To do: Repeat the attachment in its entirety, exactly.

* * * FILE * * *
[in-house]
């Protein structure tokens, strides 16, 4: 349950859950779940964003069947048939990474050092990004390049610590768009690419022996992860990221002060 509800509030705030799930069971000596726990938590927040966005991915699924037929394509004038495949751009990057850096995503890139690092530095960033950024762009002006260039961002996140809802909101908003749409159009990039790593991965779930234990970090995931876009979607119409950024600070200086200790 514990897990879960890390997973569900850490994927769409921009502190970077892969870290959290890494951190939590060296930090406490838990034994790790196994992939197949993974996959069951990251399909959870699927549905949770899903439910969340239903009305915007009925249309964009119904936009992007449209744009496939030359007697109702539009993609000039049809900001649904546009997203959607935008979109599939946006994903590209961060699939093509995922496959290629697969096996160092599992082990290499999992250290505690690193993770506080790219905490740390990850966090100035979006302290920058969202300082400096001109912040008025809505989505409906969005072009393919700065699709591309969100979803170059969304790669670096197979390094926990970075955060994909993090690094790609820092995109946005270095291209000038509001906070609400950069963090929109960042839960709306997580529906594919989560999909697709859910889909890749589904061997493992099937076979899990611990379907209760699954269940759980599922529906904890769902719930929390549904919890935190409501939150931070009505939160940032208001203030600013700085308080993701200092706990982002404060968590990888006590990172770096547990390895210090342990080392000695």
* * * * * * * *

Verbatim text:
[in-house]
């Protein structure tokens, strides 16, 4: 349950859950779940964003069947048939990474050092990004390049610590768009690419022996992860990221002060 509800509030705030799930069971000596726990938590927040966005991915699924037929394509004038495949751009990057850096995503890139690092530095960033950024762009002006260039961002996140809802909101908003749409159009990039790593991965779930234990970090995931876009979607119409950024600070200086200790 514990897990879960890390997973569900850490994927769409921009502190970077892969870290959290890494951190939590060296930090406490838990034994790790196994992939197949993974996959069951990251399909959870699927549905949770899903439910969340239903009305915007009925249309964009119904936009992007449209744009496939030359007697109702539009993609000039049809900001649904546009997203959607935008979109599939946006994903590209961060699939093509995922496959290629697969096996160092599992082990290499999992250290505690690193993770506080790219905490740390990850966090100035979006302290920058969202300082400096001109912040008025809505989505409906969005072009393919700065699709591309969100979803170059969304790669670096197979390094926990970075955060994909993090690094790609820092995109946005270095291209000038509001906070609400950069963090929109960042839960709306997580529906594919989560999909697709859910889909890749589904061997493992099937076979899990611990379907209760699954269940759980599922529906904890769902719930929390549904919890935190409501939150931070009505939160940032208001203030600013700085308080993701200092706990982002404060968590990888006590990172770096547990390895210090342990080392000695």